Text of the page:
Jump to ContentJump to Main Navigation
Being and Motion$
Users without a subscription are not able to see the full content.

Thomas Nail

Print publication date: 2019

Print ISBN-13: 9780190908904

Published to Oxford Scholarship Online: December 2018

DOI: 10.1093/oso/9780190908904.001.0001

Show Summary Details
Page of

PRINTED FROM OXFORD SCHOLARSHIP ONLINE (oxford.universitypressscholarship.com). (c) Copyright Oxford University Press, 2020. All Rights Reserved. An individual user may print out a PDF of a single chapter of a monograph in OSO for personal use. date: 24 November 2020

Medieval Theology I

Medieval Theology I


(p.331) Chapter 24 Medieval Theology I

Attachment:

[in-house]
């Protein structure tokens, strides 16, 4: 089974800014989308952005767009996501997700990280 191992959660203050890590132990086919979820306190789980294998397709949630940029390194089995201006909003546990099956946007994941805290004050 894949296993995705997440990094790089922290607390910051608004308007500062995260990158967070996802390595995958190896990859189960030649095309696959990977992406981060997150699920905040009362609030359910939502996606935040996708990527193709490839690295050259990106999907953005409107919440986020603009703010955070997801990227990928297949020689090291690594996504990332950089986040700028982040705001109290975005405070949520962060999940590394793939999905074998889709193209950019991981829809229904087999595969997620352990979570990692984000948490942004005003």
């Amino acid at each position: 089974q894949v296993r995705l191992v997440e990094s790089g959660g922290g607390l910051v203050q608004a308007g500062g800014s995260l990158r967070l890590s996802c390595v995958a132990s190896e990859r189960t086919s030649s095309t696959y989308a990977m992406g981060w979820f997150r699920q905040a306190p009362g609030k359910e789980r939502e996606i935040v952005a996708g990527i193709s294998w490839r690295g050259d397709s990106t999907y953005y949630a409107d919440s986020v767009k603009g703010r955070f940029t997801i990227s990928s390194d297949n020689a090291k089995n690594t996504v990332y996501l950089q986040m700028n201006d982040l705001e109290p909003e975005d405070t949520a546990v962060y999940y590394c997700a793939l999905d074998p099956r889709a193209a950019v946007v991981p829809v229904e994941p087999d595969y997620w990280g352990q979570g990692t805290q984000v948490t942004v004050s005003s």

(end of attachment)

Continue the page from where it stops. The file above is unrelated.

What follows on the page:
Being and Motion

Thomas Nail

Oxford University Press

The argument of this chapter is that the descriptive regime of tensional motion rises to historical dominance during the period from around the fifth century CE to around the end of the seventeenth century—roughly the long medieval and early modern periods. The rise of this new regime occurs alongside the rising predominance of a new theological description of being as force. The theological description of force took two historical forms during this period: the physics of force and the doctrine of the Trinity. Together, these form the tradition of natural theology, the theory of relation between divine and natural being.

Keywords:   theology, aether, relational motion, tension, fluid

Oxford Scholarship Online requires a subscription or purchase to access the full text of books within the service. Public users can however freely search the site and view the abstracts and keywords for each book and chapter.

Please, subscribe or login to access full text content.

If you think you should have access to this title, please contact your librarian.

To troubleshoot, please check our FAQs , and if you can't find the answer there, please contact us .